If y’all know me at all, you know that I am a huge fan of Jazzfest. I refer to Mardi Gras as the most wonderful time of the year, but honestly, the two weekends of Jazzfest are equally wonderful if you’re a music lover like me.
When I looked at the school calendar last summer and saw that my son’s high school graduation was May 4 of this year, I knew my Jazzfest experience for 2019 would be cut short. I had lucked out four years earlier when my daughter graduated, as her ceremony was later, resulting in Brass Passes and the full seven days for both of us. That year was a level of special that will be difficult to duplicate, but I will never say never.
While I knew that my days would be limited this year, the four Rolling Stones tickets tucked away in my jewelry box had me pretty jazzed. (See what I did there?) My plan was to attend three days the first weekend, and Stones Thursday the second weekend, even though graduation guests would be arriving that day. I mean, it’s the Stones…who could fault me for abandoning the family for one little day? When Mick’s health forced them to cancel, I opted out of Thursday, and with some serious graduation crawfish boil prep work to do, I also bailed on Sunday, leaving me with only Friday and Saturday of weekend one. It would be my fewest number of Jazzfest days in at least a decade, but two days were better than nothing, especially since these were the two days my graduating son had chosen to go with me.
We donned our rain boots and headed out early on Friday, in an effort to maximize our time. The weather was perfect, and we spent the early part of our day taking in some of our favorite local acts. Corey Ledet and his Zydeco Band were entertaining a large crowd at the Fais Do-Do stage, and we were charmed by the dancers (many senior citizens and most wearing elaborate hats) tearing it up on the makeshift dance floor. Next on our list was taking in some of the Brass-a-Holics set on the Acura Stage. If you’ve never heard of the Brass-a-Holics, you should give them a listen sometime. They do play some original songs, but their mashups are crowd favorites. The one consisting of Nirvana’s ‘Smells Like Teen Spirit” and Sir Mix-a-Lot’s “Baby Got Back,” with Michael Jackson’s “Smooth Criminal” bassline is hard to top. We checked out some art, ate some great food (oh, how I love you, Crawfish Monica), and just enjoyed everything the Fairgrounds has to offer. We finally made our way to the Gentilly Stage, where we ended up one row back from the rail for Head and the Heart. I had seen them once before (lost and by myself at another festival…that’s a whole other story), and they were even better than I remembered. (They’ll be at the Fillmore in September, and you should check them out at that beautiful venue if you have the opportunity.) The festival gods smiled upon us when their set finished, as the couple in front of us opted to see Santana, leaving us their spot on the rail for The Revivalists. I’ve seen the Revivalists numerous times, and every time is better than the time before. We finished our day singing along with David Shaw and the boys, and we drove home discussing how this had been our best Jazzfest day together yet…and we’ve had a bunch!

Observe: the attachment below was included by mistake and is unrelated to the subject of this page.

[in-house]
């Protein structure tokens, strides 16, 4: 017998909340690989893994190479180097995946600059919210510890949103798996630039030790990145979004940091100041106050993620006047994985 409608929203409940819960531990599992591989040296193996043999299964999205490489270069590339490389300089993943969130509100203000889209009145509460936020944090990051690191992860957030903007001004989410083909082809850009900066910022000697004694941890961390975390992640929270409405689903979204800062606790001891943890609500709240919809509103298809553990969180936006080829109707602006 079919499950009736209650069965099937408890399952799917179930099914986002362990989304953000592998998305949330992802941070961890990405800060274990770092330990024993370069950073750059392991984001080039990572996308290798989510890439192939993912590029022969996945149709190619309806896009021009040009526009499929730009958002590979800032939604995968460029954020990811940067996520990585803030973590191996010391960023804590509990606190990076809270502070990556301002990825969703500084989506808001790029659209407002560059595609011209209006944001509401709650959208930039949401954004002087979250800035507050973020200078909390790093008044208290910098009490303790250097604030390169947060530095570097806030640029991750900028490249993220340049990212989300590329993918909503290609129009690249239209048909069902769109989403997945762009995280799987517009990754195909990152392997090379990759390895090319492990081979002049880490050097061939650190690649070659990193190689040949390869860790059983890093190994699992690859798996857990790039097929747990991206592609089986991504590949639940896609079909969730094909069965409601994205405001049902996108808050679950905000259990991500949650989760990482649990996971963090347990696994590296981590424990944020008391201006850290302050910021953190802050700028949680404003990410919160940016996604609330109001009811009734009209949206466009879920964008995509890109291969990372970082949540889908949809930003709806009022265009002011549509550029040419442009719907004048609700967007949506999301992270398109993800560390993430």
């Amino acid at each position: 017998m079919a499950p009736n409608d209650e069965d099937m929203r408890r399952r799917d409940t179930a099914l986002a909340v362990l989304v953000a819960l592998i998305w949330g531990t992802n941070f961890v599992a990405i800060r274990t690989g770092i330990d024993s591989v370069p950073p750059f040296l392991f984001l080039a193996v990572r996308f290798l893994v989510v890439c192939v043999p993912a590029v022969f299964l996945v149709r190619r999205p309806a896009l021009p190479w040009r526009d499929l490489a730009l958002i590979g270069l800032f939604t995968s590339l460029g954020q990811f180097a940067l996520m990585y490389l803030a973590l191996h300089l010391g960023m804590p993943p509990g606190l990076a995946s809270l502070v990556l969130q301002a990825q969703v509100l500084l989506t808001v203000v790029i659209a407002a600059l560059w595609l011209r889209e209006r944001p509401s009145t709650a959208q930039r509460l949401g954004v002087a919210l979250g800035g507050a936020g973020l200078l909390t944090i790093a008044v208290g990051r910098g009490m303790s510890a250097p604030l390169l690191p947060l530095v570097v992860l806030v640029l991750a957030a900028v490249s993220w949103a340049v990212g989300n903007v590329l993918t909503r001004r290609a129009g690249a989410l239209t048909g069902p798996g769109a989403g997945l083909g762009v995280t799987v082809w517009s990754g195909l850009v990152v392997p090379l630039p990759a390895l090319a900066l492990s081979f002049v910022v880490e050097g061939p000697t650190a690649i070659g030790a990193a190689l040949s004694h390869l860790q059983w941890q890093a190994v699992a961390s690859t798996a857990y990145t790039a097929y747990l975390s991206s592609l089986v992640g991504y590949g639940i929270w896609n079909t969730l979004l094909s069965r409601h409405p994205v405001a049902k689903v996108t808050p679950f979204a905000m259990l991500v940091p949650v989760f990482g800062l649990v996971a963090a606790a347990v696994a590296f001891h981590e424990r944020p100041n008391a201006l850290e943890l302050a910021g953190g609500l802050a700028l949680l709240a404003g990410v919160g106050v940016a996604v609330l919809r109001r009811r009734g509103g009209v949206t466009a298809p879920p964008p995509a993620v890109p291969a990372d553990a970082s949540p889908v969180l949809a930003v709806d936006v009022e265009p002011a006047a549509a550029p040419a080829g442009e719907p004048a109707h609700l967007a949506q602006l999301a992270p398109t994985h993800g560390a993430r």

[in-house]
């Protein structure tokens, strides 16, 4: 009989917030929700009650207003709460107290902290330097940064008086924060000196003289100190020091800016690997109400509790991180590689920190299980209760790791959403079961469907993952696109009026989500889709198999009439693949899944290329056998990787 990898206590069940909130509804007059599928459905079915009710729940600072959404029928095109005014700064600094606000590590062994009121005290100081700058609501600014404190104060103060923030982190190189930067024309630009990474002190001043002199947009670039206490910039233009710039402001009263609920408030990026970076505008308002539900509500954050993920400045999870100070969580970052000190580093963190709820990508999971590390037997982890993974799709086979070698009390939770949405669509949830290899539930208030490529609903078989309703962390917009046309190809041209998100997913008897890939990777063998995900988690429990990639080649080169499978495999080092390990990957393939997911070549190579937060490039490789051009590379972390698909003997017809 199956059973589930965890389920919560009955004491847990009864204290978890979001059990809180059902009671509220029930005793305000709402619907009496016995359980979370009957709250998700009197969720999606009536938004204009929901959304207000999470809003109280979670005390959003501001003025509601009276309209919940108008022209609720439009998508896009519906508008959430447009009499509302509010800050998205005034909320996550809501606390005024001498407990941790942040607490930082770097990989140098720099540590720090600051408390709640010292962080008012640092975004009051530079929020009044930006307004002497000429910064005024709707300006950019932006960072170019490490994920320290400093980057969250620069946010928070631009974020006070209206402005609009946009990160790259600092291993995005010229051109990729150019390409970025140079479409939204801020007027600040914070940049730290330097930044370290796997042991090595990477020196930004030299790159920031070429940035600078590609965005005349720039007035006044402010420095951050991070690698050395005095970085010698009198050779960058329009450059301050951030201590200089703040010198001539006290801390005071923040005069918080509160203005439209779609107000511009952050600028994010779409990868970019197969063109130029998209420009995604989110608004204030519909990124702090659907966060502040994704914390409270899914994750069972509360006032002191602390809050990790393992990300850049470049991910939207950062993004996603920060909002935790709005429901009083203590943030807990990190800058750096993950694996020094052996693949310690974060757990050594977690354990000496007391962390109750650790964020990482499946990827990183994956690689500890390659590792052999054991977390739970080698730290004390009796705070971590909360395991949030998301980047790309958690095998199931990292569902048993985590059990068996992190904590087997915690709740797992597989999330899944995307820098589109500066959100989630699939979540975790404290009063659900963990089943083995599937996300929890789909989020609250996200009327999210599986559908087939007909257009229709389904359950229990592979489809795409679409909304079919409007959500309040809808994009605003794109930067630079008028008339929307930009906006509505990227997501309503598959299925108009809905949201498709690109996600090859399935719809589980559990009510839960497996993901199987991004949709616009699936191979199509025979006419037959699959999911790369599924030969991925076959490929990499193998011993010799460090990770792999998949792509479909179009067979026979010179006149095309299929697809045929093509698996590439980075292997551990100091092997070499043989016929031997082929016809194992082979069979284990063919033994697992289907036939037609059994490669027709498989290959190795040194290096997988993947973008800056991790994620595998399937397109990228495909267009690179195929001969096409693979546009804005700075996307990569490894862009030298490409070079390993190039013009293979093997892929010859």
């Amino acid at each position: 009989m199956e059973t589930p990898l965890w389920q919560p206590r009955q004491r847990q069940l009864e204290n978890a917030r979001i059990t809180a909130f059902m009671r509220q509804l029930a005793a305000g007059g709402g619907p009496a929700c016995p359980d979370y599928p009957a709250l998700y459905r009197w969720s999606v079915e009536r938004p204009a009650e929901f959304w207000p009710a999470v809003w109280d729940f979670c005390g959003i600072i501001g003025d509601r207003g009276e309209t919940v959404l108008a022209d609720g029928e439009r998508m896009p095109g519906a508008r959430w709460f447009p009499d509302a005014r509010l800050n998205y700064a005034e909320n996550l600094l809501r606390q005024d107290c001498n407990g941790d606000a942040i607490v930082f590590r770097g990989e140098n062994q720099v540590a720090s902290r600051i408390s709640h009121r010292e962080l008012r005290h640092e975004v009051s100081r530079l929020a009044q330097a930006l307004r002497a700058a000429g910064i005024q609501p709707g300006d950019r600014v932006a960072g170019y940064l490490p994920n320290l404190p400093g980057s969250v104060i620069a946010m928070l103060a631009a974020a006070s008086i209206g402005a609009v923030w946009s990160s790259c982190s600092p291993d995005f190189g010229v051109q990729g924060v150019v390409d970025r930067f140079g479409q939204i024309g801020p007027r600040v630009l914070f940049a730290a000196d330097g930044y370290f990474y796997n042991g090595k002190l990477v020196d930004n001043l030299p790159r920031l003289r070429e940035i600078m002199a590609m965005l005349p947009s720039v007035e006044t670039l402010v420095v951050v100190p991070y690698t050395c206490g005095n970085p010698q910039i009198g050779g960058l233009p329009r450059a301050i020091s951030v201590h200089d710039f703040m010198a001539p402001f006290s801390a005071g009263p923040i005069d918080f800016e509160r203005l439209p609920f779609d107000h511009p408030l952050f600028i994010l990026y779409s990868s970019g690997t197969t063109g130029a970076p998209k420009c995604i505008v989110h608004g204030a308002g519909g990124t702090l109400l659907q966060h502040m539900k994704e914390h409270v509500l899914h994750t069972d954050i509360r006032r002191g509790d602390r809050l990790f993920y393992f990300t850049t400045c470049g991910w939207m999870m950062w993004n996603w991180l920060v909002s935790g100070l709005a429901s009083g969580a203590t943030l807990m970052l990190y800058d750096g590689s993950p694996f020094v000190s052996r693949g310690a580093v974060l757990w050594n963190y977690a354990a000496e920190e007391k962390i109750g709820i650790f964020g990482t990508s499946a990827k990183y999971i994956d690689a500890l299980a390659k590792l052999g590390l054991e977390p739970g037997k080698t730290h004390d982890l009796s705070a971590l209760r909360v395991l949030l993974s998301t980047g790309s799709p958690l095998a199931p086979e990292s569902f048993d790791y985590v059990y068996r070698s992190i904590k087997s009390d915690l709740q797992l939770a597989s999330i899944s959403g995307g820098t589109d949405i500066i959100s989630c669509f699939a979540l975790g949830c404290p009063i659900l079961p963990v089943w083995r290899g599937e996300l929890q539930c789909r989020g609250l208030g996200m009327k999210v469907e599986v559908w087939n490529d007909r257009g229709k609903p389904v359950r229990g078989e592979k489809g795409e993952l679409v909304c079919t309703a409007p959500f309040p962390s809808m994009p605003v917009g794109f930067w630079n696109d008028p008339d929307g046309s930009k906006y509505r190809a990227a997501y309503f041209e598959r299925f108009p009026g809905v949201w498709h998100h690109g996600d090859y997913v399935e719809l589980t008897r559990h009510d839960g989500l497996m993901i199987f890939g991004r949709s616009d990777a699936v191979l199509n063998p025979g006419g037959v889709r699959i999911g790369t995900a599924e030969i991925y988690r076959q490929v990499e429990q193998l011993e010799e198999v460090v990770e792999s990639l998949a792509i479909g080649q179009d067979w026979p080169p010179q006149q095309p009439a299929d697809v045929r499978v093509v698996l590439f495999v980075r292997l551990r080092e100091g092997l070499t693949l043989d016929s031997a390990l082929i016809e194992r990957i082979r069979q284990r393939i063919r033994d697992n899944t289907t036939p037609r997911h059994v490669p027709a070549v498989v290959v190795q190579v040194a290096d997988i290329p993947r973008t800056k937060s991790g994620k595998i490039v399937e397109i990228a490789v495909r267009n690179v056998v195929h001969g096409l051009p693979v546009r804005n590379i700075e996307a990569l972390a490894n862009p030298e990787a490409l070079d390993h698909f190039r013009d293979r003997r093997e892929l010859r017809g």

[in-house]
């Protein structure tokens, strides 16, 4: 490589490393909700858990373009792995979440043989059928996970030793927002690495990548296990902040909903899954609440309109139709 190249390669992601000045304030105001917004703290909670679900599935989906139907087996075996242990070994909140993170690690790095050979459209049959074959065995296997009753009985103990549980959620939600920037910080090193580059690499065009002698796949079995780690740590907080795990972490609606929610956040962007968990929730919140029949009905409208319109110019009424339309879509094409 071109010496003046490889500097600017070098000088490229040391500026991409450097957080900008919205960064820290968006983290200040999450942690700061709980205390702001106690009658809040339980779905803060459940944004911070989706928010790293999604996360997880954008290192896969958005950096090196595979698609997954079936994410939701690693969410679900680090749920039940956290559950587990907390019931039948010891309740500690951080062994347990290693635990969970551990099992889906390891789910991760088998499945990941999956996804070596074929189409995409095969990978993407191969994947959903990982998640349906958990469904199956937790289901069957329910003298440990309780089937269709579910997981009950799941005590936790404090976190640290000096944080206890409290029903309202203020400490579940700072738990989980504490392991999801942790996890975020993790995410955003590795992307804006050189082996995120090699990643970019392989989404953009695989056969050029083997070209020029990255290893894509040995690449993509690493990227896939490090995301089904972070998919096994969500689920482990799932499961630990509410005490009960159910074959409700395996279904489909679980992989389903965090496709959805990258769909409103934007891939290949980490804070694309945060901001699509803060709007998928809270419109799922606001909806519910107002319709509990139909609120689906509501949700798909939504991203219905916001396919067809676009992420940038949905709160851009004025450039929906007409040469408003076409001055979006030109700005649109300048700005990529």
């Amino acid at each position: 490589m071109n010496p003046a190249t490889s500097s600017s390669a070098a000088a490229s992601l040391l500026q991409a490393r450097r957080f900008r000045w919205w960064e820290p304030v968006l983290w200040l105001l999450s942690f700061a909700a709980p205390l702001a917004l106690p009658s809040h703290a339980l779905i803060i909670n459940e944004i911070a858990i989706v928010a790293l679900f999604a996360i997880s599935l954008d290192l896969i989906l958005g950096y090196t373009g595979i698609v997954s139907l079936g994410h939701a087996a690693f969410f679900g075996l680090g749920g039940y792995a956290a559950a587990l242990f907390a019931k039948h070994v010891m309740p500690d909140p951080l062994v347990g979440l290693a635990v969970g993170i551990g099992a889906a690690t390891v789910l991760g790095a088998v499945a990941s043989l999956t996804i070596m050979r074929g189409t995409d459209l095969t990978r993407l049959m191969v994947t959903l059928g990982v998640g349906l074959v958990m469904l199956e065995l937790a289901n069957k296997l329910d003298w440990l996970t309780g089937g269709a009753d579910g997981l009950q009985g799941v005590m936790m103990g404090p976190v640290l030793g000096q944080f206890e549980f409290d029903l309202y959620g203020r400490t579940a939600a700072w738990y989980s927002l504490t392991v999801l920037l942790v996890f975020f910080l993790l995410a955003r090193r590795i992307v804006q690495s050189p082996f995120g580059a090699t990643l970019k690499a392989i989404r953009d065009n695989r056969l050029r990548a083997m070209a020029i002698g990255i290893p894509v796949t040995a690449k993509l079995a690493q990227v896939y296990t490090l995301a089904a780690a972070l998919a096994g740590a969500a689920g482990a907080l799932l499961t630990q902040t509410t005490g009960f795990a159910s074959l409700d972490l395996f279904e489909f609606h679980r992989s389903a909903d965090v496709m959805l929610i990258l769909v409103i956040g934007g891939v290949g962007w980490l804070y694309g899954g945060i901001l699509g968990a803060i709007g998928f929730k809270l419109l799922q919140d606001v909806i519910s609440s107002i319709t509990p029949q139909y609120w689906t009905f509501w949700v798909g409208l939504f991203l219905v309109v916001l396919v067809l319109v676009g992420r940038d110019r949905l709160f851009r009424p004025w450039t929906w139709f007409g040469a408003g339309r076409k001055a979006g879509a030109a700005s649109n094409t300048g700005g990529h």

Saturday had some big shoes to fill (we went with flip flops instead of boots and had no regrets), but we knew that starting our day with Maggie Koerner would be a win. No, I’m not obsessed, but yes, I think she is one of the most talented people on the planet. A lady from Illinois who was standing next to us marveled at her talent and couldn’t imagine why she had not achieved international fame. (I’ve wondered that myself from time to time.) She suggested that Maggie try touring with Taylor Swift or Ed Sheeran to get more exposure, so Maggie, I hope you’re getting right on that. 🙂 We were treated to a full hour of awesome, and those that didn’t know her before certainly do now. We worked our way to the overflowing Gospel Tent, where the Zion Harmonizers took us to church and offered us a chair and some much needed shade. We got up close and personal with Better Than Ezra, joined once again this year by John Papa Gros. Yep, we were right there when Kevin Griffin came out into the crowd for BTE’s cover of “Tiny Dancer.” I feel that I owe my Griffen an apology for my ultra-loud singing. Kyndall is accustomed to it, but Griff, I hope you were not too embarrassed. I just can’t help myself. We enjoyed some more good eats (cochon de lait po-boy and praline beignet for me), then ended up at the Gentilly Stage once again. The crowd gave a collective laugh when Preservation Hall Brass Band took the stage to the Stones “You Can’t Always Get What You Want,” and, to no one’s surprise, they put on a great show. We finished our fest with the fabulous Leon Bridges, who we saw together on that same stage two years ago. It was the perfect way to close out the 50th anniversary of our favorite festival. And when my 18-year-old, who had spent two full days with his 50-year-old mom told me this was, in fact, his favorite fest day with me ever, my heart melted a little. I know this will be our last Jazzfest together for at least five years, and I get pretty darn weepy when I let myself dwell on it, but I know that those are two days we won’t soon forget. And while I originally lamented the idea of only two days of fest fun, I wouldn’t change a thing about our Jazzfest experience. How about we do it again in 2024, Griff. 🙂